Control feedback is important to pilots. Through the yoke or stick, we can feel what’s happening with the plane; for example, are we pulling or pushing too hard on the stick? Are the controls mushy, indicating that we’re close to a stall? Are they fluttering, possibly because of misbalanced control surfaces or icing? Are they bouncing round in turbulence? This stuff is so important that sophisticated, fly-by-wire airliners, which have no direct connection from the yoke or stick to the control surfaces, actually simulate some of it.
I do most of my flying as the only pilot in my small plane, so I never considered how important control feedback is for feeling what the other pilot is doing. It turns out that lack of that kind of feedback is one of the major links in the accident chain that brought down Air France 447 in 2009, as described in detail in annotated CVR transcript in this Popular Mechanics article.
Throughout the incident, one of the pilots was panicking and pulling all the way back on his stick. It wasn’t the thunderstorms that brought the plane down, but a mush from 37,500 ft all the way down to sea level. At any point before the last few thousand feed, the jet would have recovered if the pilot had simply released the stick. The psychology of stress and panic are complicated, and I’m not writing this to condemn the poor pilot who did that; however, the point of requiring two people in the cockpit is that if one is incapacitated (whether by panic or illness), the other can take over.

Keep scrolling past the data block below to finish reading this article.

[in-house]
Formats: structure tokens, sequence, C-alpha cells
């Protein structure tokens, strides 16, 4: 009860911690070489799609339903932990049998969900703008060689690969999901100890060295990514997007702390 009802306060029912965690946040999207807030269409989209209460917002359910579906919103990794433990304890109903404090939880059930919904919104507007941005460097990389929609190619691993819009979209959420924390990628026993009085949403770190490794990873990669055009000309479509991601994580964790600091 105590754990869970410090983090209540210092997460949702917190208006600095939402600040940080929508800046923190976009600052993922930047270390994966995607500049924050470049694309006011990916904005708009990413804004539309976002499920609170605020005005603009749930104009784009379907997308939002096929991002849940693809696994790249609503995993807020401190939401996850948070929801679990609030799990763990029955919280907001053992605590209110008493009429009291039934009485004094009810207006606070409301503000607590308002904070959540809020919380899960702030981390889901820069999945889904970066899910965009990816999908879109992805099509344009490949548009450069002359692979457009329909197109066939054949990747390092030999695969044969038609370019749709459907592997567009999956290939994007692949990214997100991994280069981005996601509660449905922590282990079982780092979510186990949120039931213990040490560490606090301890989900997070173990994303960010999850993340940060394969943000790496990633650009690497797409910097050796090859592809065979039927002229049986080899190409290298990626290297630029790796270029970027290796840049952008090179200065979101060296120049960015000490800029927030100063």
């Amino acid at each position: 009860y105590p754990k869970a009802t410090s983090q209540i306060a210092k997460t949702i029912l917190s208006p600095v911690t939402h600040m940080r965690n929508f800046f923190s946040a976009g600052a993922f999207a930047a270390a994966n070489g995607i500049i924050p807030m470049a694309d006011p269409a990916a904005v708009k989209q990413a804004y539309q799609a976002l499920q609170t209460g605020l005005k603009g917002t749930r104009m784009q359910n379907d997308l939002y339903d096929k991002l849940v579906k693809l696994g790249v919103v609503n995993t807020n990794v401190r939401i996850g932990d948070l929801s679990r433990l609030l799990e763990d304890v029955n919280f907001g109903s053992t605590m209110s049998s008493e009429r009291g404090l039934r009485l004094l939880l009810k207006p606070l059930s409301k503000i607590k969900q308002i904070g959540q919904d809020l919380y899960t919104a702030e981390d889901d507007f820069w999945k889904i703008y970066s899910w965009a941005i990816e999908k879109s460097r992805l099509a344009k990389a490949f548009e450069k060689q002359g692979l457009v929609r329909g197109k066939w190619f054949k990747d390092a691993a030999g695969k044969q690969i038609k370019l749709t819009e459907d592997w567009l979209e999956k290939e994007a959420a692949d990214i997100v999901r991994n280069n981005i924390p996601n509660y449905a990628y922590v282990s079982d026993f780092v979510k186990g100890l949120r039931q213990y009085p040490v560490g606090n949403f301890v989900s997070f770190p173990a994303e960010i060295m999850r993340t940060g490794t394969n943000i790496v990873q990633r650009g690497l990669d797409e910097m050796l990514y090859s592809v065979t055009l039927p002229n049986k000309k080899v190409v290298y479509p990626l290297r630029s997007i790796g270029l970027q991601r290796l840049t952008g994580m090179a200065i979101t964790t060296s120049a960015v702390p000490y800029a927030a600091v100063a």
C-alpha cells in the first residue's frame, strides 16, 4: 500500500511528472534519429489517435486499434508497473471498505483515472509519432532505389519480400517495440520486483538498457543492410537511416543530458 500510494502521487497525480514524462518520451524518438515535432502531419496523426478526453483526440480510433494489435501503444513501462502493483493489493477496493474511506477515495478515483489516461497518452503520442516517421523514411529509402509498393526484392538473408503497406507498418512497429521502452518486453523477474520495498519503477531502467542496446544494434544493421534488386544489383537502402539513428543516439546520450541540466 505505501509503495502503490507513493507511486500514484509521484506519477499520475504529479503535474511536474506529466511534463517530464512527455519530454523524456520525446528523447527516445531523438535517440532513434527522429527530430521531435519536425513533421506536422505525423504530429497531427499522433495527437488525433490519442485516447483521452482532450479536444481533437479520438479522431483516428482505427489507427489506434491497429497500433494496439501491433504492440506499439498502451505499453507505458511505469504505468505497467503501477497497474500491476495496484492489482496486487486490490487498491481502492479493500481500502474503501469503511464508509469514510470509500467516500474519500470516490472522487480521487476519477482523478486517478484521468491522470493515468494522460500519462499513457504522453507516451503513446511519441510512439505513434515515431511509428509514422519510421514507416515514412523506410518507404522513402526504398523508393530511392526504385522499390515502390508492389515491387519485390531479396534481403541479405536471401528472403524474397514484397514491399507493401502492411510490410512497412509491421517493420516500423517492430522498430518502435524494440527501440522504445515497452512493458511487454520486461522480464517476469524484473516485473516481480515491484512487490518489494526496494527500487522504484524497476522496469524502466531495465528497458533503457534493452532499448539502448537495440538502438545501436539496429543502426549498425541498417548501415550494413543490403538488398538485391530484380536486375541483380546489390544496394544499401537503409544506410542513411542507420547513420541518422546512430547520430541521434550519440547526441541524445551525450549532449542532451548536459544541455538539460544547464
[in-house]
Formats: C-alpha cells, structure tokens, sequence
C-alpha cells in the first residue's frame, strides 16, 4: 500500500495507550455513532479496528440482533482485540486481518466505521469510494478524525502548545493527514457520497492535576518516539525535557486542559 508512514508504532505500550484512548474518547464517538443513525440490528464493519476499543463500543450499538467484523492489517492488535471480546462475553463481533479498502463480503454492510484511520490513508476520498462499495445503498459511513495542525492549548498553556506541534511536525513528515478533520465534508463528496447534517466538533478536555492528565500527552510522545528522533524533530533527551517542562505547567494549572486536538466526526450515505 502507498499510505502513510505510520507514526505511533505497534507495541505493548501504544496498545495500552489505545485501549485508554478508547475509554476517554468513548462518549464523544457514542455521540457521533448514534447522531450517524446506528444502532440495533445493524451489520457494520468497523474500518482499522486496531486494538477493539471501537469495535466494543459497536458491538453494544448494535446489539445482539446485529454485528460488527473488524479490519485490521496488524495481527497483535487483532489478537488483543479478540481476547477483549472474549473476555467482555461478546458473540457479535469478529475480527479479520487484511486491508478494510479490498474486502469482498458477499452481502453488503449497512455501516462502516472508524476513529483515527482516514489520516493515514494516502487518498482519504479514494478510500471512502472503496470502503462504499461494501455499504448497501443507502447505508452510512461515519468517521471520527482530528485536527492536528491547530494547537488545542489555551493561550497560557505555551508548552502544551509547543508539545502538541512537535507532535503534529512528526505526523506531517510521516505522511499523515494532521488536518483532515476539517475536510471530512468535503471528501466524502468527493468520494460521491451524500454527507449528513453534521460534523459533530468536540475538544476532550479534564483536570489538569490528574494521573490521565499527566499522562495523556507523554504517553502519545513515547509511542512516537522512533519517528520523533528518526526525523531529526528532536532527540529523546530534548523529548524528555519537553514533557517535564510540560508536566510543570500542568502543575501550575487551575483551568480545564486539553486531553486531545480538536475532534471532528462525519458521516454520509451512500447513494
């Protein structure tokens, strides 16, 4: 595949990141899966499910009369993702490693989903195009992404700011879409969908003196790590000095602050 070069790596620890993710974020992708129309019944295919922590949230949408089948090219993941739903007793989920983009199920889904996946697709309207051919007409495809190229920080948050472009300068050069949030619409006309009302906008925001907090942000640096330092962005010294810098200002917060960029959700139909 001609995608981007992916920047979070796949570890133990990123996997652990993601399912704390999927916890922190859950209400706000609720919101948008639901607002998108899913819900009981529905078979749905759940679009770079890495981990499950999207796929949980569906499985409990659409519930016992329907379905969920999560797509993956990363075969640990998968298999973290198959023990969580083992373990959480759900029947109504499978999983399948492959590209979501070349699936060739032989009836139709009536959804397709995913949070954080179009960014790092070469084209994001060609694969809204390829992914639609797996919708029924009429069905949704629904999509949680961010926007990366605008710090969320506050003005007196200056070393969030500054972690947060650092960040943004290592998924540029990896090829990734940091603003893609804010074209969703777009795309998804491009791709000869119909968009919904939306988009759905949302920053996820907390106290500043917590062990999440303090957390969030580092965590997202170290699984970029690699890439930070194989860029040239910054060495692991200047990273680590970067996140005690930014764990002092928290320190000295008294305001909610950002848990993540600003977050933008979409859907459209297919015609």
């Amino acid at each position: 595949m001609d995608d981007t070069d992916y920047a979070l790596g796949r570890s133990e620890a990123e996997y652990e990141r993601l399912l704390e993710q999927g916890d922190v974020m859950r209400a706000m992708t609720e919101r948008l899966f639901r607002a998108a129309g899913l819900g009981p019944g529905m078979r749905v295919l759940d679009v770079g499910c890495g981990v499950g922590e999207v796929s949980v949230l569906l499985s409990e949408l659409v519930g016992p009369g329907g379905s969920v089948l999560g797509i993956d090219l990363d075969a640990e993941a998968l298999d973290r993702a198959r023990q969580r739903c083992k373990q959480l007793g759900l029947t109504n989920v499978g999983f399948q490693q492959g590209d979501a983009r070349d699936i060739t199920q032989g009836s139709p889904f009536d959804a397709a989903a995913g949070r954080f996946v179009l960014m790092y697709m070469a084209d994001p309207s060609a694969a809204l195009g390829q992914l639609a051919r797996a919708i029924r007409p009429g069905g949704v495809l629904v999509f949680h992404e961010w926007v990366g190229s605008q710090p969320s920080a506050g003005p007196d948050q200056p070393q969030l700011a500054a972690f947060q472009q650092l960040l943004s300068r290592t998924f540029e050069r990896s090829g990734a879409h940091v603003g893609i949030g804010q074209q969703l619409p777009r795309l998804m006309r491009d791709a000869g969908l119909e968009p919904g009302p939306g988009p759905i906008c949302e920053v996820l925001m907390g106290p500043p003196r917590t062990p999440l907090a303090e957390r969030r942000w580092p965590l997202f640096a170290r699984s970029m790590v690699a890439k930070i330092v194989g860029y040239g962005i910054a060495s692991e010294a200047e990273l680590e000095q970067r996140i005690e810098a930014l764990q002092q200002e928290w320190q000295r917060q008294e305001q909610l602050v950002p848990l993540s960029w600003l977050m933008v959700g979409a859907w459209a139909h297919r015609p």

In this case, however, the other pilot wasn’t aware of the problem, because a crucial piece was missing: Airbus designed the A330 with asynchronous control sticks — that means that the pilot in the left seat had no easy way of knowing that the pilot in the right seat was holding the stick all the way back, because the other stick remained in a neutral position. At one point, when he did push his stick forward, the Airbus simply averaged the two inputs — to me, that makes about as much sense to as averaging two wheels on a ship, when one wheelman turns 15 degrees to the left of an iceberg, and the other turns 15 degrees to the right.
There were many other causes in the accident chain, of course (for example, the pitot tubes initially iced over, so the flight computer didn’t have good airspeed readings, and it shut off the system meant to prevent pilots from stalling the plane), but the glaring one seems to be Airbus removing, by design, a cockpit-resource-management tool that almost every other type of aircraft has: the ability to see and feel the other pilot’s control inputs.
I’d be interested to hear from anyone who knows Airbus’s reasoning behind designing asynchronous control sticks and (in some control regimes) averaging the inputs.
(Photo credit: Flying China Man blog)